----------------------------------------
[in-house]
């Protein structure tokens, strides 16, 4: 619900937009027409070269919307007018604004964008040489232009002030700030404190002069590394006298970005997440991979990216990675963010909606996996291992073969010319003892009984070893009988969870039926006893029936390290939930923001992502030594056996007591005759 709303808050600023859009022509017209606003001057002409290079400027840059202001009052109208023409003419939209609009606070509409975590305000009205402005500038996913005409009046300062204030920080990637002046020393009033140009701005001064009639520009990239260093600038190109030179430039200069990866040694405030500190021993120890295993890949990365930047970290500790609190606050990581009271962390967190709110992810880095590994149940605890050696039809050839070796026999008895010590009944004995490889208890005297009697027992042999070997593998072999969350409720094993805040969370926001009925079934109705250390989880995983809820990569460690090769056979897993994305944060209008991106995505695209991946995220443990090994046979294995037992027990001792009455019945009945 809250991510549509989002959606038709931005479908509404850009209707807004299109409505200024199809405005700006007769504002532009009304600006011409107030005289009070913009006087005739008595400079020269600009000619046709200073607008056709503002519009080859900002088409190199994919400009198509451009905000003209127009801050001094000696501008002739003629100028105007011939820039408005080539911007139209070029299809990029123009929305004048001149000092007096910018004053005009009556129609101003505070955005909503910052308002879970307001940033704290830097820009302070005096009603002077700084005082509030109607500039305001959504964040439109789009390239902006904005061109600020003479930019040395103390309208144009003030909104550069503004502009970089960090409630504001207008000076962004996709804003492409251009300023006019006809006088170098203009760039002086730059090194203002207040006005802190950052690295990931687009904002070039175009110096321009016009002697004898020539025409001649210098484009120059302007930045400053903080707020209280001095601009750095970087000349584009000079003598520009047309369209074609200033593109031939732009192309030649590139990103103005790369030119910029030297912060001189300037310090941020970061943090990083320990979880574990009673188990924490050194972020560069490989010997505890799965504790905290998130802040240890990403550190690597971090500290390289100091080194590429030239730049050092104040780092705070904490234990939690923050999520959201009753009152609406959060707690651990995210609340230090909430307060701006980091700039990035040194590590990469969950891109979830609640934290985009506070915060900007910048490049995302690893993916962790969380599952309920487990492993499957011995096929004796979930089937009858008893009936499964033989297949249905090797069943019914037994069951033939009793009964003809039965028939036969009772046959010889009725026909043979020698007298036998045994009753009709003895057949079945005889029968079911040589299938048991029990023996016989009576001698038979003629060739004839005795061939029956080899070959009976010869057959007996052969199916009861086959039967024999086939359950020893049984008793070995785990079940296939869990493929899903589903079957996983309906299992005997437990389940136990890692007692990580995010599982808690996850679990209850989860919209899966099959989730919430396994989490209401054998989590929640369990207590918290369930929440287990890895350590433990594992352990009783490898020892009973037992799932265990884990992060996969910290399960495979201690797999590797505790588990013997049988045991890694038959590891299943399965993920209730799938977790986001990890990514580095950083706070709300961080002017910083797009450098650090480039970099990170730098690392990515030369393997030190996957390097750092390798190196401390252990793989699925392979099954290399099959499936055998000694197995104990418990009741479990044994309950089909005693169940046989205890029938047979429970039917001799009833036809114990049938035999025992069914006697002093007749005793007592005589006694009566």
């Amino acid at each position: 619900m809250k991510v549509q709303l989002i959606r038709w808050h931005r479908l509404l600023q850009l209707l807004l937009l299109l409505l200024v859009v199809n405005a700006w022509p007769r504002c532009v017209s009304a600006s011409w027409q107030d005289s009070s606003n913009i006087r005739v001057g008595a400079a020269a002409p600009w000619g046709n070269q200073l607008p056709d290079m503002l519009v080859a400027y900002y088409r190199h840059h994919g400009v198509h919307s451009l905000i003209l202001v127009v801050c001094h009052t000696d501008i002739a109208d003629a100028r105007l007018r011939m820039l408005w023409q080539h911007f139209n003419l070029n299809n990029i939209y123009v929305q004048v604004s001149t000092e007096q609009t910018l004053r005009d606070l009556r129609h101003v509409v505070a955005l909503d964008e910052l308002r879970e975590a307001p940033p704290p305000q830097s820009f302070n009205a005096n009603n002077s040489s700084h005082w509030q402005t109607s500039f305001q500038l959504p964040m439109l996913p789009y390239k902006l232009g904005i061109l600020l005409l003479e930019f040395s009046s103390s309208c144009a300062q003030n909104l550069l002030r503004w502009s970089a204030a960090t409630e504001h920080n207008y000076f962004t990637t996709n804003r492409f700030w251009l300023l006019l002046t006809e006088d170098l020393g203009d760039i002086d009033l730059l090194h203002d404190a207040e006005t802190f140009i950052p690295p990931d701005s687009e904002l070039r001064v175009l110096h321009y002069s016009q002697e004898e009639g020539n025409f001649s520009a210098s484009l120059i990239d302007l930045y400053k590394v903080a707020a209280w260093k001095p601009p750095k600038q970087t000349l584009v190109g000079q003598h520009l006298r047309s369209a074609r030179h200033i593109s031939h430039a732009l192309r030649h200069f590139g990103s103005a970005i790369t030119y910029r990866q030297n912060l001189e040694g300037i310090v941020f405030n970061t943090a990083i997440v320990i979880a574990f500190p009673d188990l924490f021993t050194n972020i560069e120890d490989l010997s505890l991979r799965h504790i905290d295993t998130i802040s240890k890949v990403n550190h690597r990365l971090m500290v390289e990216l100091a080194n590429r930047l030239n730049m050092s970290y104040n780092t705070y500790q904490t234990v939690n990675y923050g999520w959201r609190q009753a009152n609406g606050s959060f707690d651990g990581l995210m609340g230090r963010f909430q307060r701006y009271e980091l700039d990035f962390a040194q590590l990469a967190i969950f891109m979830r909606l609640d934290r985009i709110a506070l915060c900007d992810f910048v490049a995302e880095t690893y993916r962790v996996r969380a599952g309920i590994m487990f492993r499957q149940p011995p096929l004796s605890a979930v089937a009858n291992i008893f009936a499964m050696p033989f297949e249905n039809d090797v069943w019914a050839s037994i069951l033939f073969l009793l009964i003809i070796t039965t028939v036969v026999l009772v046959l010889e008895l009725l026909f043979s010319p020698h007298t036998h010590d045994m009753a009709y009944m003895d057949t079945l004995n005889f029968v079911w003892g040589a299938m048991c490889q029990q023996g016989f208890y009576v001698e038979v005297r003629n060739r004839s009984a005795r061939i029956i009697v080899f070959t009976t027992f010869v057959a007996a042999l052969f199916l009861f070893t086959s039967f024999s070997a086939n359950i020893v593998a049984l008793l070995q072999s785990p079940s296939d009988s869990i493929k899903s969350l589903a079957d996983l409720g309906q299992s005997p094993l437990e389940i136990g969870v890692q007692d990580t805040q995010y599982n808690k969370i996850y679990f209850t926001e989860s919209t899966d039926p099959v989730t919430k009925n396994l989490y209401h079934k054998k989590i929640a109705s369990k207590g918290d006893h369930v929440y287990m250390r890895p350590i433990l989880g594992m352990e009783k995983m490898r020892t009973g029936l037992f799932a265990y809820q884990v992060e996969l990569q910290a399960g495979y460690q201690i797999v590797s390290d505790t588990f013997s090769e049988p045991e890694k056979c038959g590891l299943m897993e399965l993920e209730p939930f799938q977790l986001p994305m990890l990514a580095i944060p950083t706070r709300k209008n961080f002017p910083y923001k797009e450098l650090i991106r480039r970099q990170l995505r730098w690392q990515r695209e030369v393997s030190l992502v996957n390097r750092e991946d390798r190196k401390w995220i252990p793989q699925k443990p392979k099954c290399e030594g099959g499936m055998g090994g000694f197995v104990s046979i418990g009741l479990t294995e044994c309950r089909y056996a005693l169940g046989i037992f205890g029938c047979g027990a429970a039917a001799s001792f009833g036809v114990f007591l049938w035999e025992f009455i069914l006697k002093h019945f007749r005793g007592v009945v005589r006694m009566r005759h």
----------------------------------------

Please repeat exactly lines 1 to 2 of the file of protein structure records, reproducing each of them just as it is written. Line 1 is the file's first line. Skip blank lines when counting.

[in-house]
């Protein structure tokens, strides 16, 4: 619900937009027409070269919307007018604004964008040489232009002030700030404190002069590394006298970005997440991979990216990675963010909606996996291992073969010319003892009984070893009988969870039926006893029936390290939930923001992502030594056996007591005759 709303808050600023859009022509017209606003001057002409290079400027840059202001009052109208023409003419939209609009606070509409975590305000009205402005500038996913005409009046300062204030920080990637002046020393009033140009701005001064009639520009990239260093600038190109030179430039200069990866040694405030500190021993120890295993890949990365930047970290500790609190606050990581009271962390967190709110992810880095590994149940605890050696039809050839070796026999008895010590009944004995490889208890005297009697027992042999070997593998072999969350409720094993805040969370926001009925079934109705250390989880995983809820990569460690090769056979897993994305944060209008991106995505695209991946995220443990090994046979294995037992027990001792009455019945009945 809250991510549509989002959606038709931005479908509404850009209707807004299109409505200024199809405005700006007769504002532009009304600006011409107030005289009070913009006087005739008595400079020269600009000619046709200073607008056709503002519009080859900002088409190199994919400009198509451009905000003209127009801050001094000696501008002739003629100028105007011939820039408005080539911007139209070029299809990029123009929305004048001149000092007096910018004053005009009556129609101003505070955005909503910052308002879970307001940033704290830097820009302070005096009603002077700084005082509030109607500039305001959504964040439109789009390239902006904005061109600020003479930019040395103390309208144009003030909104550069503004502009970089960090409630504001207008000076962004996709804003492409251009300023006019006809006088170098203009760039002086730059090194203002207040006005802190950052690295990931687009904002070039175009110096321009016009002697004898020539025409001649210098484009120059302007930045400053903080707020209280001095601009750095970087000349584009000079003598520009047309369209074609200033593109031939732009192309030649590139990103103005790369030119910029030297912060001189300037310090941020970061943090990083320990979880574990009673188990924490050194972020560069490989010997505890799965504790905290998130802040240890990403550190690597971090500290390289100091080194590429030239730049050092104040780092705070904490234990939690923050999520959201009753009152609406959060707690651990995210609340230090909430307060701006980091700039990035040194590590990469969950891109979830609640934290985009506070915060900007910048490049995302690893993916962790969380599952309920487990492993499957011995096929004796979930089937009858008893009936499964033989297949249905090797069943019914037994069951033939009793009964003809039965028939036969009772046959010889009725026909043979020698007298036998045994009753009709003895057949079945005889029968079911040589299938048991029990023996016989009576001698038979003629060739004839005795061939029956080899070959009976010869057959007996052969199916009861086959039967024999086939359950020893049984008793070995785990079940296939869990493929899903589903079957996983309906299992005997437990389940136990890692007692990580995010599982808690996850679990209850989860919209899966099959989730919430396994989490209401054998989590929640369990207590918290369930929440287990890895350590433990594992352990009783490898020892009973037992799932265990884990992060996969910290399960495979201690797999590797505790588990013997049988045991890694038959590891299943399965993920209730799938977790986001990890990514580095950083706070709300961080002017910083797009450098650090480039970099990170730098690392990515030369393997030190996957390097750092390798190196401390252990793989699925392979099954290399099959499936055998000694197995104990418990009741479990044994309950089909005693169940046989205890029938047979429970039917001799009833036809114990049938035999025992069914006697002093007749005793007592005589006694009566």